Think of your favorite male and female cartoon characters. Do you think they are treated differently because one is a boy and the other is a girl? Why or why not?
Why do you think the secretary told Dalia Messick to change her name? Would you change your name if you were in the same situation? Why or why not?
According to the article, the exhibit, "Drawn to Purpose: American Women Illustrators and Cartoonists," is dedicated to exploring the lesser-known, centuries-spanning contributions of female artists who broke into these make-dominated fields. In what way, if any, do you think an exhibit like this helps female artists and aspiring artists living today?
According to the article, women who were interested in drawing cartoons and comics early on were often limited to certain subjects. Why do you think this happened? What does it tell you about society's views of women and the dynamics between men and women in the workplace?
- As a class, brainstorm a list of famous artists that students are familiar with. Examine the list. Does it contain more men than women? If so, why do students think that is? Guide the class to understand that historically, men's accomplishments have been recognized more than women's. This has occurred in all fields. Art is no exception.
- Select one female artist or illustrator prior to conducting this activity or have students conduct research to identify one in pairs or small groups. Then have students conduct research to learn about the artist's career and the type of art she made. Encourage them to examine several pieces of her work.
- Provide a variety of supplies. Then give students time to create their own piece of art in the style the artist used. Encourage students to be original. Rather than copying the artist's work, they should create pieces of art in that style that express their own personalities.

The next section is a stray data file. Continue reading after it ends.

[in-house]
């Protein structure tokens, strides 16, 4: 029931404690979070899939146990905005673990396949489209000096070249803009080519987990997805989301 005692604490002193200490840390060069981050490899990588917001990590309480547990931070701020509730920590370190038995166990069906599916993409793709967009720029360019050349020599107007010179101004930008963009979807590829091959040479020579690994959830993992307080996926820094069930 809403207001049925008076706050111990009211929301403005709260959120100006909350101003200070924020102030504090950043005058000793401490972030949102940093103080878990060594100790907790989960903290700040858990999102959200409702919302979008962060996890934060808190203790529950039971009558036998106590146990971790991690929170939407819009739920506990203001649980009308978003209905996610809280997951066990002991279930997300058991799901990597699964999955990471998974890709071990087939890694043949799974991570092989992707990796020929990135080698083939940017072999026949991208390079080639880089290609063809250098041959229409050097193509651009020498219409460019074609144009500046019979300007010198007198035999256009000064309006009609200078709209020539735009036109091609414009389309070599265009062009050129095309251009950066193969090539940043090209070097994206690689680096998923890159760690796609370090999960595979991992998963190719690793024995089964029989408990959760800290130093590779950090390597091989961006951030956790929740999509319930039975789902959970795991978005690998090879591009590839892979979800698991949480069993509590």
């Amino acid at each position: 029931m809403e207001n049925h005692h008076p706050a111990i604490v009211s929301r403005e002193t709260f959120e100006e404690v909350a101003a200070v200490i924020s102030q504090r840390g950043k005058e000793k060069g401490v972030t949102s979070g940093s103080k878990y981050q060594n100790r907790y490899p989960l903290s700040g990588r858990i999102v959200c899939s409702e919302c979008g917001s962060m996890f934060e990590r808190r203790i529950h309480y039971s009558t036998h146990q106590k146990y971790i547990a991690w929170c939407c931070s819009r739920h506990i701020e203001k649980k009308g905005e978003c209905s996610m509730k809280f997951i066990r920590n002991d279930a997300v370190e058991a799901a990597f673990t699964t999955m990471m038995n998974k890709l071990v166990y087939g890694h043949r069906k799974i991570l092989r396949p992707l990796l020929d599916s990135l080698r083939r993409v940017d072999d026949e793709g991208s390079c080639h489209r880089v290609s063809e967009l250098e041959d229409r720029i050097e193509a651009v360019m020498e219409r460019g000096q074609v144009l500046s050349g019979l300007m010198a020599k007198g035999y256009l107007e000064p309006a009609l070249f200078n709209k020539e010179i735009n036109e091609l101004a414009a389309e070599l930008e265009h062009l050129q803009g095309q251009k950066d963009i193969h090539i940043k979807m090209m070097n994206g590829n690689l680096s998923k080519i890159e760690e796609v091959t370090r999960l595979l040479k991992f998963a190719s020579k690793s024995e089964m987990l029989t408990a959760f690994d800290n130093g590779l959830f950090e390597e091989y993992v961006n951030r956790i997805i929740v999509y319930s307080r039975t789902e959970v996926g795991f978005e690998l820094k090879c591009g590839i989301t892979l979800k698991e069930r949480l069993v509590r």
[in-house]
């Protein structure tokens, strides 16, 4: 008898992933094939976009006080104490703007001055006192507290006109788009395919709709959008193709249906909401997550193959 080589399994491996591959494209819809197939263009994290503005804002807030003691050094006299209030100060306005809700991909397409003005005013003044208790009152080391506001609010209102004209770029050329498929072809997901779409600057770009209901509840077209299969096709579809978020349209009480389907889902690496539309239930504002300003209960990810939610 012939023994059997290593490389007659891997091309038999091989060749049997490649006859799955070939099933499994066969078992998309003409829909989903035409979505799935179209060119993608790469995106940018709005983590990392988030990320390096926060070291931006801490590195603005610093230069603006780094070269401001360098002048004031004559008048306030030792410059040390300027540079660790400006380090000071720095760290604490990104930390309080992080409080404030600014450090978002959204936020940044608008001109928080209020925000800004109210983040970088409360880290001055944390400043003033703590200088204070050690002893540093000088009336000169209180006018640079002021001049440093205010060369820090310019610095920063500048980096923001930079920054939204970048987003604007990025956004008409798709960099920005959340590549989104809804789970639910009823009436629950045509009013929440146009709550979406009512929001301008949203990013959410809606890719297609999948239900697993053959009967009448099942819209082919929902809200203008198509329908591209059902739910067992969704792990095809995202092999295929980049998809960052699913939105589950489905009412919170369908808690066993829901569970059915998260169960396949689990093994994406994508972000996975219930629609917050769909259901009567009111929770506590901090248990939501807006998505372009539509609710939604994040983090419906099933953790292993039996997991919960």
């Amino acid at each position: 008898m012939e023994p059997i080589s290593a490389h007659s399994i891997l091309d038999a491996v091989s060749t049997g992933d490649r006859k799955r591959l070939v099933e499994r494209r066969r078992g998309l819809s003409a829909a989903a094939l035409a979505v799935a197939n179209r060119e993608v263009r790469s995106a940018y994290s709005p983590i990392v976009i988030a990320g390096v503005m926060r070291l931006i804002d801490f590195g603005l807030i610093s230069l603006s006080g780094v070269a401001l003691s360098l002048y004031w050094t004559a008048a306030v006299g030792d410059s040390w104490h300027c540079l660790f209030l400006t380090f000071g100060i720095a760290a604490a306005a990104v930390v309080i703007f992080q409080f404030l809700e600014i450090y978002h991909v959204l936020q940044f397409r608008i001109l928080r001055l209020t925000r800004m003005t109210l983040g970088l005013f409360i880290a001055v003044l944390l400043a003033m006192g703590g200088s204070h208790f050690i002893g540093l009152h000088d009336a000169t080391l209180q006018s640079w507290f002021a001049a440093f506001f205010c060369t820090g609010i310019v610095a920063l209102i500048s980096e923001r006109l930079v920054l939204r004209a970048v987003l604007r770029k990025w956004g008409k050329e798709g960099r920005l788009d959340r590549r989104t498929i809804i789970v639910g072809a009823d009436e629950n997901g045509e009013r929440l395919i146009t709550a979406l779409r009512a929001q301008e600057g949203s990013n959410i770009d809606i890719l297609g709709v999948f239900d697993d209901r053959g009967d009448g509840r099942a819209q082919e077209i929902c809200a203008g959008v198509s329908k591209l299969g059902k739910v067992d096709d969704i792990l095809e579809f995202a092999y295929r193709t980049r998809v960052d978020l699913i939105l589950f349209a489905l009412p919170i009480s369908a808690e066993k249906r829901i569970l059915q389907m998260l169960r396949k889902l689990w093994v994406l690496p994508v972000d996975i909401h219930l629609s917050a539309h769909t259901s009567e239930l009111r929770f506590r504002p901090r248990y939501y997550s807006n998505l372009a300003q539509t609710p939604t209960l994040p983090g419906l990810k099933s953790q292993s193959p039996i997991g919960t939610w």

CUSTOMIZE THE LESSON:
In this interview provided by the Smithsonian American Art Museum and its Renwick Gallery, abstract artist Miriam Schapiro discusses her struggle to succeed in the male-dominated abstract expressionist movement.
In this teacher-created lesson from the Cooper-Hewitt, Smithsonian Design Museum, high school students design their own “system” that shows the impact that society had on a given artist and the impact that this artist might have had on others in an artistic movement.
The Ubuhle (means “beautiful”) artists’ community was established in 1999 by local resident Bev Gibson and master beader Ntombephi Ntombela [En-Tom-be-Fi En-tom-bell-la] to empower local women with the means to provide for their families through art. Review this brochure from the Smithsonian Anacostia Community Museum to meet some of the female artists who live and work together in the community.
Students will discover how a dancer/choreographer, composer, and sculptor worked together to tell a beautiful story about American history.
Use this guide to actively read "Julia Morgan Built a Castle," a picture book about one of America’s first female architects.
Invite students to explore this National Portrait Gallery exhibition to learn about the extraordinary life of photographer Zaida Ben-Yusuf, an important figure in the pictorialist photography movement in late 19th- and early 20th-century New York.
Previously, most researchers assumed that the people behind these mysterious artworks must have been men. Read this Smithsonian article to learn why they may have been wrong.